The highs: Connecticut ended 2022 with one in 374 housing units in foreclosure. That’s higher than the national average and double the rate in neighboring Massachusetts (one in 744). Of these, 205 foreclosure sales transferred title back to the mortgage loan servicer (REOs), a 225% jump from January 2022 but just 15% of pre-pandemic REO activity. By the end of December, 3,616 homes had entered the initial (lis pendens filing) stage, a 68% year-over-year increase and 270% higher than pre-pandemic levels. 

The lows: The overwhelming majority of Connecticut homes in foreclosure were at the beginning of the foreclosure process.

The highs: With 0.38% of all homes in foreclosure in December 2022 (one in 260), Delaware saw a 46% year-over-year increase, one of the highest rates in the country.

The lows: Despite the increase, 92% of Delaware homes in foreclosure are at the beginning of the process (versus 82% nationally). Fewer than 100 homes had notice of foreclosure sale filings or REO transactions in December (of nearly 500,000 housing units statewide). In 2022, Delaware reported just 217 REO transactions, compared with 366 in January 2020 alone.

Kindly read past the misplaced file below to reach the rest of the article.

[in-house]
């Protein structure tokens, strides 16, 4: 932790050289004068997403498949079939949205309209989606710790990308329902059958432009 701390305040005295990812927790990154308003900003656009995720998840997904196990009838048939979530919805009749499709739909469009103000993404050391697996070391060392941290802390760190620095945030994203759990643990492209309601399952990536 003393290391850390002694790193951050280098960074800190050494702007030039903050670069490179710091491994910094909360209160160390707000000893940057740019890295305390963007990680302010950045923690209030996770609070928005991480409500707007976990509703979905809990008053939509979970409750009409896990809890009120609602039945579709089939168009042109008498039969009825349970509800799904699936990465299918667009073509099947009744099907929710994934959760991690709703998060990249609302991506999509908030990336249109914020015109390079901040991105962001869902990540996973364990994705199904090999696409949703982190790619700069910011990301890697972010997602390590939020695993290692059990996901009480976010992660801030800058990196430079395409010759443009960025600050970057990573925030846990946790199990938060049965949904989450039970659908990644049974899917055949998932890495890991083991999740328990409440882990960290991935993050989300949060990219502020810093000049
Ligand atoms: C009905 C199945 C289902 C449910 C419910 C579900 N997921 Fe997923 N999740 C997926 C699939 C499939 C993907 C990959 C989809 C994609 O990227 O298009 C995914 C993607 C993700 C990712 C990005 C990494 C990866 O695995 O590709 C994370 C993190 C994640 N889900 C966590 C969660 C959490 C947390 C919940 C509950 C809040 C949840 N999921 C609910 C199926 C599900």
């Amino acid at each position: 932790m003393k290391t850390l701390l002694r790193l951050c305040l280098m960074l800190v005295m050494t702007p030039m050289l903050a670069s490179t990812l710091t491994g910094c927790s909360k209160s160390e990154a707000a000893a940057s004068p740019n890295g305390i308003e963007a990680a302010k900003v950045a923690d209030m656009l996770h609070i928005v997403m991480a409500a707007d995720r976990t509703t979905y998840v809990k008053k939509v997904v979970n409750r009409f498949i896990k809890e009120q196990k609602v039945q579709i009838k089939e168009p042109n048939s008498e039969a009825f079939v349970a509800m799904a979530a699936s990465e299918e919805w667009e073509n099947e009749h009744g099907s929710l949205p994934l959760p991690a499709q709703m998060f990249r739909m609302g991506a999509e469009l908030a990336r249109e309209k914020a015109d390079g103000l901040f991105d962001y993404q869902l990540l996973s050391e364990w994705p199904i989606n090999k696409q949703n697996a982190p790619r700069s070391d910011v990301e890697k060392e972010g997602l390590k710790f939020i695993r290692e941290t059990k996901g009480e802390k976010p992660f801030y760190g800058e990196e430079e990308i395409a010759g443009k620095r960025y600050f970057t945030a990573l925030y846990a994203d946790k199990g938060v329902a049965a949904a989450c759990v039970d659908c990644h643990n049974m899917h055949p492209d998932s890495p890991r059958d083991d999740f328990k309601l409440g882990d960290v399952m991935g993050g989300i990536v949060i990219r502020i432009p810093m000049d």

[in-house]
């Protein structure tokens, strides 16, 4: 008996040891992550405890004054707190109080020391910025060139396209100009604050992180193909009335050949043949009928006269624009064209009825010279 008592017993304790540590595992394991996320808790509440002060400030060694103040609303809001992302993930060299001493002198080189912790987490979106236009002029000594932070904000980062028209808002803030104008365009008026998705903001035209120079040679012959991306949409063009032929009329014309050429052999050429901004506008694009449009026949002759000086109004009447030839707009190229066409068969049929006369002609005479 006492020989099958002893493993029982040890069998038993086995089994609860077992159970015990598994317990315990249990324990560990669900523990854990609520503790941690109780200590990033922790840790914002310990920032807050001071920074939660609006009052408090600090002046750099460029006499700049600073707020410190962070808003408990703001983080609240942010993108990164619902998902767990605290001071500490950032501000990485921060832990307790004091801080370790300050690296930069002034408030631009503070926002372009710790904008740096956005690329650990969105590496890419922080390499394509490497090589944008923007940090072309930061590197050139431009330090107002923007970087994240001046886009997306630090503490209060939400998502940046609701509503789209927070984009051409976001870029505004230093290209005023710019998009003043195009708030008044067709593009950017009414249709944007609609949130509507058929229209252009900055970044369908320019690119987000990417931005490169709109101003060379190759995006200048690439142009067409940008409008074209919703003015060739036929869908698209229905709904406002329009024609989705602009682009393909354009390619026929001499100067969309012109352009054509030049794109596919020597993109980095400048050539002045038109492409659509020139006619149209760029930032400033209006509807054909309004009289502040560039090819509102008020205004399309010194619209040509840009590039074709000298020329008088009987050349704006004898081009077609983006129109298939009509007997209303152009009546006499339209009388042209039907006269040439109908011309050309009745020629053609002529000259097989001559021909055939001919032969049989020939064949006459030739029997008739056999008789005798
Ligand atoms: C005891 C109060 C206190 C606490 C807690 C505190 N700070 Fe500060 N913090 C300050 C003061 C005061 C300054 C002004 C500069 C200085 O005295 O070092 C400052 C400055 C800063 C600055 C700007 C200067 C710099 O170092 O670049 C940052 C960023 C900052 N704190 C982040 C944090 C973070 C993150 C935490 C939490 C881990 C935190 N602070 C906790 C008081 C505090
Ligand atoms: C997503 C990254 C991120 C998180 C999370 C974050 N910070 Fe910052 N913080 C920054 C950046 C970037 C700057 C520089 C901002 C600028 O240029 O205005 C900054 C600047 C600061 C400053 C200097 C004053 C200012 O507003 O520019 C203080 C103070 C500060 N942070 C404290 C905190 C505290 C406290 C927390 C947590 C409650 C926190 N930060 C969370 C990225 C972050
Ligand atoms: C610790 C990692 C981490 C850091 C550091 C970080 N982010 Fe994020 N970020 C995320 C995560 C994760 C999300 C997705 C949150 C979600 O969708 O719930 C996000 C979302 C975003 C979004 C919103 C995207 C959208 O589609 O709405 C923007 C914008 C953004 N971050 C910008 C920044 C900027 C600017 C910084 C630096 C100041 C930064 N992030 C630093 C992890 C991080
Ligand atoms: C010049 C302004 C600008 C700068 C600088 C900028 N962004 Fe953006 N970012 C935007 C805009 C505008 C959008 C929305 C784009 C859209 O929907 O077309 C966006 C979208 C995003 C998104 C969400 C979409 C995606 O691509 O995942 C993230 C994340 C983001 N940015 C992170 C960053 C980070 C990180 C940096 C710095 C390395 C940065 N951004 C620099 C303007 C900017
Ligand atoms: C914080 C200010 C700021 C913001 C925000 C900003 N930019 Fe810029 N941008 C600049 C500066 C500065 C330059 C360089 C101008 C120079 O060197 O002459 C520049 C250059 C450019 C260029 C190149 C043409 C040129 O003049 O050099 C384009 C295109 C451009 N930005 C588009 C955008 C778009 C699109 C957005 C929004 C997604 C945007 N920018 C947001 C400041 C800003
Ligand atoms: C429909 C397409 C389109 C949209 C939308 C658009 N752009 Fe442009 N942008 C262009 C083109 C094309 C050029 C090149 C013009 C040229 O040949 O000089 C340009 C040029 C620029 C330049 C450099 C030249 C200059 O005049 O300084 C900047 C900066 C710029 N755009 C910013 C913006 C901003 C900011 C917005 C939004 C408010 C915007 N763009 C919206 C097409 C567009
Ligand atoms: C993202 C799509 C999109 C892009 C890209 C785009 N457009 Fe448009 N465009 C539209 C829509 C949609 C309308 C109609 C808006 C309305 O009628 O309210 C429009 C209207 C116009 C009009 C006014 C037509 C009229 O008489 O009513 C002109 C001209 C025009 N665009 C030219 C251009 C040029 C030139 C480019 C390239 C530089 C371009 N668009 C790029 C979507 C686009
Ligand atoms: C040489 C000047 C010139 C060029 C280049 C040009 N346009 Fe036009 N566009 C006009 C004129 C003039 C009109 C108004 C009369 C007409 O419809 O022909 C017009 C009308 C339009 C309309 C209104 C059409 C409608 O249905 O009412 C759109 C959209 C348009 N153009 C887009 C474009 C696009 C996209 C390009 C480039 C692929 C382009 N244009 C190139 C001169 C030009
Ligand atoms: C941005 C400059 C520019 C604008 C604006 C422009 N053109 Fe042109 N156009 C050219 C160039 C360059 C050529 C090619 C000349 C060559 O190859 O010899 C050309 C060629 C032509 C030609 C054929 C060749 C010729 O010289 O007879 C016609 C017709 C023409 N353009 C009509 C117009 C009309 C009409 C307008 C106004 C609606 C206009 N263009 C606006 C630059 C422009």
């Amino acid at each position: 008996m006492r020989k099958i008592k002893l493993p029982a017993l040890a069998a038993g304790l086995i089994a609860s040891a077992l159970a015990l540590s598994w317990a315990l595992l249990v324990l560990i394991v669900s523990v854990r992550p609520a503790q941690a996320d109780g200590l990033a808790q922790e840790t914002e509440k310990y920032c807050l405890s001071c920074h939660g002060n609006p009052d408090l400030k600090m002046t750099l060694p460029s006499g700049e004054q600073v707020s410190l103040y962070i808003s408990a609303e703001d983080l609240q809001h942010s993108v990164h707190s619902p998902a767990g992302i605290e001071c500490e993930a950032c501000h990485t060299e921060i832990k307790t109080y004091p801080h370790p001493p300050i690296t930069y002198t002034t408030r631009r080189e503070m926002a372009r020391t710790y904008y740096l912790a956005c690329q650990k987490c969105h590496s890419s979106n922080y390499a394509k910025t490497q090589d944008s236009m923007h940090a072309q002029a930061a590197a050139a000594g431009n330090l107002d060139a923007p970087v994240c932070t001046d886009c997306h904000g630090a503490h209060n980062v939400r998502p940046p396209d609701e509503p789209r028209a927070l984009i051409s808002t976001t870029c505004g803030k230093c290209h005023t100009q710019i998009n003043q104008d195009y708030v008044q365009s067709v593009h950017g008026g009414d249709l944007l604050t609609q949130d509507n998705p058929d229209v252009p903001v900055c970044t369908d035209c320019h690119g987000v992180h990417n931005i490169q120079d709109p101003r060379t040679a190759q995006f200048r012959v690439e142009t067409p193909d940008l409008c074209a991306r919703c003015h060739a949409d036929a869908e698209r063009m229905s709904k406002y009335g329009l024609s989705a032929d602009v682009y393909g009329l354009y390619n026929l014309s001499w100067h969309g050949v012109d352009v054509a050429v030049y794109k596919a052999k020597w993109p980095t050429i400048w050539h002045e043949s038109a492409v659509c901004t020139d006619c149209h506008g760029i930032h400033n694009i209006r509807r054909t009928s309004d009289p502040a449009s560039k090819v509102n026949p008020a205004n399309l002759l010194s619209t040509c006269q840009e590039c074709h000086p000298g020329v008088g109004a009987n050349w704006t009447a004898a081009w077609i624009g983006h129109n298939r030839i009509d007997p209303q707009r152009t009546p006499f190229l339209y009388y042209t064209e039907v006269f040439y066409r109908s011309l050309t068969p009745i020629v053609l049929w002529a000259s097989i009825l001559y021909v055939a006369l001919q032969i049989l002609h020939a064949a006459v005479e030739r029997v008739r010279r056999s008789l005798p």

The highs: Illinois continues to experience one of the nation’s highest foreclosure rates. As of December 2022, one in 224 housing units was in foreclosure, nearly double the national average. With 5.4 million housing units, Illinois has 3.9% of the nation’s housing units yet accounted for 7.5% of the units in foreclosure nationwide and 11.9% of REO transactions in 2022. In December, the state reported just over 2,000 REO transactions, nine times the September volume. Since June, Illinois has averaged over 19,000 lis pendens filings per month.